TR#: | PHD-2011-11 |

Class: | PHD |

Title: | Enumeration of Lattice Animals |

Authors: | Gadi Aleksandrowicz |

Supervisors: | Gill Barequet |

PHD-2011-11.pdf | |

Abstract: | Lattice animals, which can be defined as connected subgraphs of the dual graph of a given lattice, are well-known combinatorial objects, studied both in pure and recreational mathematics, and in various
different fields, such a statistical physics and computational geometry. Of particular interest are lattice animals on the standard rectangular lattice
(called \emph{polyominoes} in the two dimensional case and \emph{polycubes} for higher dimensions).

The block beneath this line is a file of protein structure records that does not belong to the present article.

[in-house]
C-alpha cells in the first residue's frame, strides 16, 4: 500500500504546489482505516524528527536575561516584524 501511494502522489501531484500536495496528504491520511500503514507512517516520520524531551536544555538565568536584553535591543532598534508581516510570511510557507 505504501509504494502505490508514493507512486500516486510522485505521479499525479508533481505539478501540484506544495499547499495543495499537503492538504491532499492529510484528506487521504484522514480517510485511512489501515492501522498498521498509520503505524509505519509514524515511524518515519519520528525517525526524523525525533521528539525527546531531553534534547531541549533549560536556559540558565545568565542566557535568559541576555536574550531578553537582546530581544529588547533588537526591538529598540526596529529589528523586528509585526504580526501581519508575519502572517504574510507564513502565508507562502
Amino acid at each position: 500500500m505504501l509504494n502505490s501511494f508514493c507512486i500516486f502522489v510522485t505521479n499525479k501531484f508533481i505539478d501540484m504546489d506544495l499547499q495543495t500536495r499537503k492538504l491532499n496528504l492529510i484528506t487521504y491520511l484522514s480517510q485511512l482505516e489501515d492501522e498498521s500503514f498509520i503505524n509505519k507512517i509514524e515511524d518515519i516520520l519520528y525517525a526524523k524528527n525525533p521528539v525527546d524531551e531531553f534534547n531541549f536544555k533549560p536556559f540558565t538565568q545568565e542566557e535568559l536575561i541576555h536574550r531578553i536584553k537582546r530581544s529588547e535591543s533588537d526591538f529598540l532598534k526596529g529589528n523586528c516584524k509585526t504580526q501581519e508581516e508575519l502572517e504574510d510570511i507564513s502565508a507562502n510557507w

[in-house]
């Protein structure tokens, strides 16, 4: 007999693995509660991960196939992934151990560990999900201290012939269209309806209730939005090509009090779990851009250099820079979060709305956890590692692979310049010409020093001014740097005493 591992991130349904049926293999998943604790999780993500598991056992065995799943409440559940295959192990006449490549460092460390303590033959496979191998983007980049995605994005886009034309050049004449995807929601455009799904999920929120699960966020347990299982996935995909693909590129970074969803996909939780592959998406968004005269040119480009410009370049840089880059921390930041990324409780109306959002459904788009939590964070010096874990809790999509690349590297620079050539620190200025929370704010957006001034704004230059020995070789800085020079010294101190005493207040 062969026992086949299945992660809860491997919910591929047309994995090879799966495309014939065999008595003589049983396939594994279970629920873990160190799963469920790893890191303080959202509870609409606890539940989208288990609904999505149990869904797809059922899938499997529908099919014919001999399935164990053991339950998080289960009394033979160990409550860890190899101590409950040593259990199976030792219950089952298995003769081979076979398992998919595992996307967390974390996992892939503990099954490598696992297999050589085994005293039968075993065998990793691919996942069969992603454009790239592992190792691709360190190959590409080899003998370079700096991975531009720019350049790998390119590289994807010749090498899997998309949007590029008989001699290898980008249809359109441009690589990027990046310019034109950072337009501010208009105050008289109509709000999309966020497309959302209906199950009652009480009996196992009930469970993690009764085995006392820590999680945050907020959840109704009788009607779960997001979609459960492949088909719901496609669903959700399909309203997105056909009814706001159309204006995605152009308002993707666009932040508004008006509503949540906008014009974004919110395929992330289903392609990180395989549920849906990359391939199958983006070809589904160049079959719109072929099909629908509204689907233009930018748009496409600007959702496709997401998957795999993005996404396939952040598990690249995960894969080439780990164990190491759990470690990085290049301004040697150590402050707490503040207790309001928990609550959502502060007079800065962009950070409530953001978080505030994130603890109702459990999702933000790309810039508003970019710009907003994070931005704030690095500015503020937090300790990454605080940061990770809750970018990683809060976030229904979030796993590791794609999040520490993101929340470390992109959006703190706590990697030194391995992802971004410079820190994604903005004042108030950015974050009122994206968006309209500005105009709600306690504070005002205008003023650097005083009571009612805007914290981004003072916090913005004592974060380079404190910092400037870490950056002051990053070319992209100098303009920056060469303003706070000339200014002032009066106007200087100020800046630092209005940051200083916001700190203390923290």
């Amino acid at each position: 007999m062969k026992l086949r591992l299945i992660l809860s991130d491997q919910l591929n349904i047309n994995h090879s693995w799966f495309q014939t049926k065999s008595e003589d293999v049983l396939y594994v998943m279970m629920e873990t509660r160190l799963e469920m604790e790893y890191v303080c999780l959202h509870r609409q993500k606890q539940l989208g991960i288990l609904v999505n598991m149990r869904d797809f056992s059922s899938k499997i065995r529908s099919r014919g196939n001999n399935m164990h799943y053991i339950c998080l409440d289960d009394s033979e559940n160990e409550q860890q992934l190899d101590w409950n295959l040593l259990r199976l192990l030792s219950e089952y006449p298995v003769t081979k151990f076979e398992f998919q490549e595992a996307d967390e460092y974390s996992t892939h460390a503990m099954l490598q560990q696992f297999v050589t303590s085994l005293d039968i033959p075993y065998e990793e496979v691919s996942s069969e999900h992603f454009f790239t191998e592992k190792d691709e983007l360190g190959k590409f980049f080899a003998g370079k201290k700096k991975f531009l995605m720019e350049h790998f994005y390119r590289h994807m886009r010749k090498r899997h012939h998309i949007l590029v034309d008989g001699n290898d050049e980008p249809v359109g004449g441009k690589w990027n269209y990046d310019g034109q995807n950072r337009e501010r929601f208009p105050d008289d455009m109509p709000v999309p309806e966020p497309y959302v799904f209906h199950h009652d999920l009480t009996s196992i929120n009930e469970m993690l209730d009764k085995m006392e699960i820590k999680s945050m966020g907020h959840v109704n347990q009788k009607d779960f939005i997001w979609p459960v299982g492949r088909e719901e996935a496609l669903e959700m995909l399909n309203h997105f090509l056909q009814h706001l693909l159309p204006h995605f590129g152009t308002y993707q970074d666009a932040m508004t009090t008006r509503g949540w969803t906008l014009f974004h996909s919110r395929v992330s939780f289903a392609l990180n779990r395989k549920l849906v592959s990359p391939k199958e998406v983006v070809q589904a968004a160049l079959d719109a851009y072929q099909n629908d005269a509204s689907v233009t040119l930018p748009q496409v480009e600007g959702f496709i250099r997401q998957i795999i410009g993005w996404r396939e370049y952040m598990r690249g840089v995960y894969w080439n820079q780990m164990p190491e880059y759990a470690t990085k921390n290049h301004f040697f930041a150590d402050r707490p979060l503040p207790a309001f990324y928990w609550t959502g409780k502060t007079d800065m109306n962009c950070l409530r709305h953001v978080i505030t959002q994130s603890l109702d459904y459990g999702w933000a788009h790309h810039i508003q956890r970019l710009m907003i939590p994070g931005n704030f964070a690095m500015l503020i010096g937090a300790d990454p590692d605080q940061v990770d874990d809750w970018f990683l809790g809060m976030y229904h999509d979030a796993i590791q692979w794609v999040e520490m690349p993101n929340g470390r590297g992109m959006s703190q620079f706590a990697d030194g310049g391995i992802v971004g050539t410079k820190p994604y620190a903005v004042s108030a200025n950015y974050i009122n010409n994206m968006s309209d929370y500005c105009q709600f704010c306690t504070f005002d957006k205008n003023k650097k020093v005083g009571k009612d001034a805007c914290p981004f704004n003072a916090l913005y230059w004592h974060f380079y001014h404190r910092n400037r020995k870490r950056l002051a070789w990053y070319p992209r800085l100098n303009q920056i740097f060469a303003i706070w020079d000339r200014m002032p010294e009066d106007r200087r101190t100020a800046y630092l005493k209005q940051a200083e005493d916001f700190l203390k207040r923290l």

In this work, we concern ourselves with the problem of \emph{enumerating} lattice animals: computing, or estimating, how many lattice animals exist for a given type and size. This is a difficult combinatorial problem; even for the relatively simple case of the two-dimensional rectangular lattice not much is known, and other lattices are much less studied. We investigate the problem in several directions: \textbf{Enumeration algorithms}: We describe an algorithm for enumerating directly lattice animals on every possible lattice. Using a parallel version of the algorithm we counted many types of lattice animals and found many results never given in the literature so far. \textbf{Analytical analysis}: We describe formulae for several sequences of lattice animals (specifically, some of the diagonals in a table of polycubes, arranged by size and dimension). \textbf{Transfer-matrix methods}: We describe a method for computing algorithmically the generating function of lattice animals on a so-called ``twisted cylinder''. These animals are of special interest since there are fewer of them than regular polyominoes (of any size $n$), thus, their growth-rate limit is a lower bound to the growth-rate of polyominoes (whose computation is one of the main problems in the field). \textbf{Bijection with permutations}: We describe a novel method of identifying polyominoes with permutations, and characterizing classes of polyominoes using forbidden permutation patterns. |

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